**Bound entangled states** are the states *ρ* which are (i) entangled (ii) undistillable i.e. for which distillable entanglement is zero. To build them, one needs pure entanglement, but once they are created, no pure entanglement can be retrieved from them.

- There is no general rule how to decide if a given state is a bound entangled one. To decide it one should show that it is entangled, and that one cannot distill singlets from it. For both questions, no simple algorithm has been found, however there are many different examples and special constructions of bound entangled states.

- If a state has positive partial transposition (is PPT) and is entangled, then it is also bound entangled.

- For a state to be bound entangled it is necessary to act on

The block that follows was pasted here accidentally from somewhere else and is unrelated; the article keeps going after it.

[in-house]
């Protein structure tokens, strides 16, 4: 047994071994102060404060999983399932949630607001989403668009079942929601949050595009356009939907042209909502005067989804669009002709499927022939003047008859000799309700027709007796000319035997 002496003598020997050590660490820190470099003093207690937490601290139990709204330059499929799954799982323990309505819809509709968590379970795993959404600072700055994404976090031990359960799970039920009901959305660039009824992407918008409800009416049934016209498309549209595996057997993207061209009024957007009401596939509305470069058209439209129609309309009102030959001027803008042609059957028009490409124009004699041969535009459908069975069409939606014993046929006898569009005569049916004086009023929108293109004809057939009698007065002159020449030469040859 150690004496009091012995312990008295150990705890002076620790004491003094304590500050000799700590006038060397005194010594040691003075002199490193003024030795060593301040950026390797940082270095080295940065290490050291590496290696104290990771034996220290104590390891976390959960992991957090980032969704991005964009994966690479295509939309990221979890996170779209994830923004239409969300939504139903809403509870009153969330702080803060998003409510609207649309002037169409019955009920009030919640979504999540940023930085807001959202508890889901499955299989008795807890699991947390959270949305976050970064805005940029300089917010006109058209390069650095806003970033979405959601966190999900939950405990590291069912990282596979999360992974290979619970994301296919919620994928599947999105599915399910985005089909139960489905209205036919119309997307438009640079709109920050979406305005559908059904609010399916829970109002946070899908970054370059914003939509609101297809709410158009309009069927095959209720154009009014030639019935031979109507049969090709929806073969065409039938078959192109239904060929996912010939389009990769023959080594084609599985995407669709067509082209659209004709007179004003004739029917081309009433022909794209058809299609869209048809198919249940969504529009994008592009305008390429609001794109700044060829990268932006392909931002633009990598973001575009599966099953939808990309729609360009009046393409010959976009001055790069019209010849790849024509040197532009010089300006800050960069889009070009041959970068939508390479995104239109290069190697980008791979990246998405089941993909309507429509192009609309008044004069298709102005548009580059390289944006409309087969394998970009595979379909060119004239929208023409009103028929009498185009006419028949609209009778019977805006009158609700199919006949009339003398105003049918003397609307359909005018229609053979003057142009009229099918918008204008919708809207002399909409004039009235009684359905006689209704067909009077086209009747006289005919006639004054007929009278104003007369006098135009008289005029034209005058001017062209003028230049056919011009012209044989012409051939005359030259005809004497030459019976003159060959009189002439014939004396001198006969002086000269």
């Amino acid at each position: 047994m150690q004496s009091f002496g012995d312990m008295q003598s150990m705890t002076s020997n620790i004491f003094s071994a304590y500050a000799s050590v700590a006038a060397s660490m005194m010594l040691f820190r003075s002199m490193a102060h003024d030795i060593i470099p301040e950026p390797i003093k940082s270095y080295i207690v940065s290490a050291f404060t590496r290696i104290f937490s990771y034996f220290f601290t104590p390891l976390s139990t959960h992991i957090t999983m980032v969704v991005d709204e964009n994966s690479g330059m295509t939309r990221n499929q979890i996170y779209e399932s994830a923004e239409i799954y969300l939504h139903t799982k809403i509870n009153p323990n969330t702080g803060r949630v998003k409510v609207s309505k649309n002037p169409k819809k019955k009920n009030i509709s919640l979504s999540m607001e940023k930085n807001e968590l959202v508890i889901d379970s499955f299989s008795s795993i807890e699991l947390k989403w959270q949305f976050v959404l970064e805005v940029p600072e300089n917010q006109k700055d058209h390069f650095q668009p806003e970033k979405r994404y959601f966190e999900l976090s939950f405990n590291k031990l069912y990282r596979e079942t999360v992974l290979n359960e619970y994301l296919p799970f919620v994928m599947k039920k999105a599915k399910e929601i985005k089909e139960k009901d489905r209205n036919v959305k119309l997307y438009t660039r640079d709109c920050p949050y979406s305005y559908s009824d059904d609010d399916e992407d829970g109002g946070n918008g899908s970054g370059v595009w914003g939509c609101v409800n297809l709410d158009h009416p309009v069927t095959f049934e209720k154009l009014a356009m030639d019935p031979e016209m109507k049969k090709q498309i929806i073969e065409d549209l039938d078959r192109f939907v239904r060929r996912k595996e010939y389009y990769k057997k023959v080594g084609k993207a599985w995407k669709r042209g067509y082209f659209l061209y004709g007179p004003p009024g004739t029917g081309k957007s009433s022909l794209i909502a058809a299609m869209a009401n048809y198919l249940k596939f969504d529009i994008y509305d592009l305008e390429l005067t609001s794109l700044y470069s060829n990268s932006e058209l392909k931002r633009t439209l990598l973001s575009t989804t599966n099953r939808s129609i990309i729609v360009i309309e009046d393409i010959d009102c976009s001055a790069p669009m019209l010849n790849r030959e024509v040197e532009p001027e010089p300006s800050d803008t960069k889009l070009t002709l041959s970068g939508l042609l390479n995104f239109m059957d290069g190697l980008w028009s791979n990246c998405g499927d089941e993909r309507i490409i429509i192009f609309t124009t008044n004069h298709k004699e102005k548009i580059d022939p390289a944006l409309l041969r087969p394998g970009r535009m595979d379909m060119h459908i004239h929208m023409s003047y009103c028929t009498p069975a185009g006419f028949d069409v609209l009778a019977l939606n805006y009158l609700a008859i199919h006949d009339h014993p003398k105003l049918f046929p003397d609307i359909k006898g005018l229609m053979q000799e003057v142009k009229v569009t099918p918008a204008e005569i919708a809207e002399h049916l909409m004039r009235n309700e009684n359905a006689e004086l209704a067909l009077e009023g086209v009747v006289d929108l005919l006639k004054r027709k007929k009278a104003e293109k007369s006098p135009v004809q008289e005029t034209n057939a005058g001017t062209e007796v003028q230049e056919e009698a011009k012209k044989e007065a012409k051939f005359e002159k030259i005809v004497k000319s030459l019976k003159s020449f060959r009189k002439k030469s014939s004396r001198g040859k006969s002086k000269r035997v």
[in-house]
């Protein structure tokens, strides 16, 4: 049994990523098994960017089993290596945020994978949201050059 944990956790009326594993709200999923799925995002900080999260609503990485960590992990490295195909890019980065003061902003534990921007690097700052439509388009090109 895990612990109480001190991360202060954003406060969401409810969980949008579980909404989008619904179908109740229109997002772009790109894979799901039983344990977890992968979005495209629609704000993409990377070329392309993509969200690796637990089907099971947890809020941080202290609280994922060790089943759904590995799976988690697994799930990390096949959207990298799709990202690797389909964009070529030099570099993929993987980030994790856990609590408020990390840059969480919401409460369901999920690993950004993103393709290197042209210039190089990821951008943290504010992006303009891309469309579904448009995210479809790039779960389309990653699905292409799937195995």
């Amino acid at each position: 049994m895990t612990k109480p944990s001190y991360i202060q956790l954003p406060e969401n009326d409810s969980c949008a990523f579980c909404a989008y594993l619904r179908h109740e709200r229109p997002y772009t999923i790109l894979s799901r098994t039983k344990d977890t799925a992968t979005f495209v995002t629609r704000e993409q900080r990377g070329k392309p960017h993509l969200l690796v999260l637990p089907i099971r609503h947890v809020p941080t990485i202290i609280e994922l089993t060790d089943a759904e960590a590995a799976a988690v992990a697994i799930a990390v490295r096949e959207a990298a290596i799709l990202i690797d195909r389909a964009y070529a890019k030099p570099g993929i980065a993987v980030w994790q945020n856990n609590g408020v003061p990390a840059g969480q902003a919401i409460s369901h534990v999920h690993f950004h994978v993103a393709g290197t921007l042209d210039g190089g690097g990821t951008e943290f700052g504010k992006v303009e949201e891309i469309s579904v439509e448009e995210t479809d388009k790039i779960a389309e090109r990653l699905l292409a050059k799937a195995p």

*H*_{A}⊗*H*_{B}of dimension $dim ({H}_A) \times dim ({H}_B) > 6$.

### Examples

1. The first known example of bound entangled state given in PawelHor1997 is a state acting on a tensor product of Hilbert spaces of dimensions *d**i**m*(*H*_{A}) = 2 and *d**i**m*(*H*_{B}) = 4 respectively. It has the following form

\rho_p ={1\over 7p+1}\left[\begin{array}{cccccccc} p& 0&0&0& 0&p& 0&0 \\ 0& p&0&0& 0&0&p& 0 \\ 0& 0&p&0& 0&0&0& p\\ 0& 0&0&p& 0&0&0& 0\\ 0& 0&0&0\over 2}&0&0\over 2}\\ p& 0&0&0& 0&p&0& 0\\ 0& p&0&0& 0&0&p& 0\\ 0& 0&p&0\over 2}&0&0\over 2}\\ \end{array} \right] %\end{eqnarray}

for $0 < p < 1$ and the matrix is written in the computational basis. It is easy to check, that this matrix has positive partial transposition. Moreover it is not separable, as it does not fulfill the range criterion of separability. Hence the above state is entangled.

2. Another example is the parametrised family of states in 3 ⊗ 3:

\sigma_{\alpha} = {2\over 7}|\psi_+\rangle\langle\psi_+| + {\alpha\over 7}\sigma_+ + (I - P)

is bound entangled. where *I* is the identity operator on the space *C*^{d} ⊗ *C*^{d}.

\bibitem{PawelHor1997} \bibitem{quant-ph/9808030}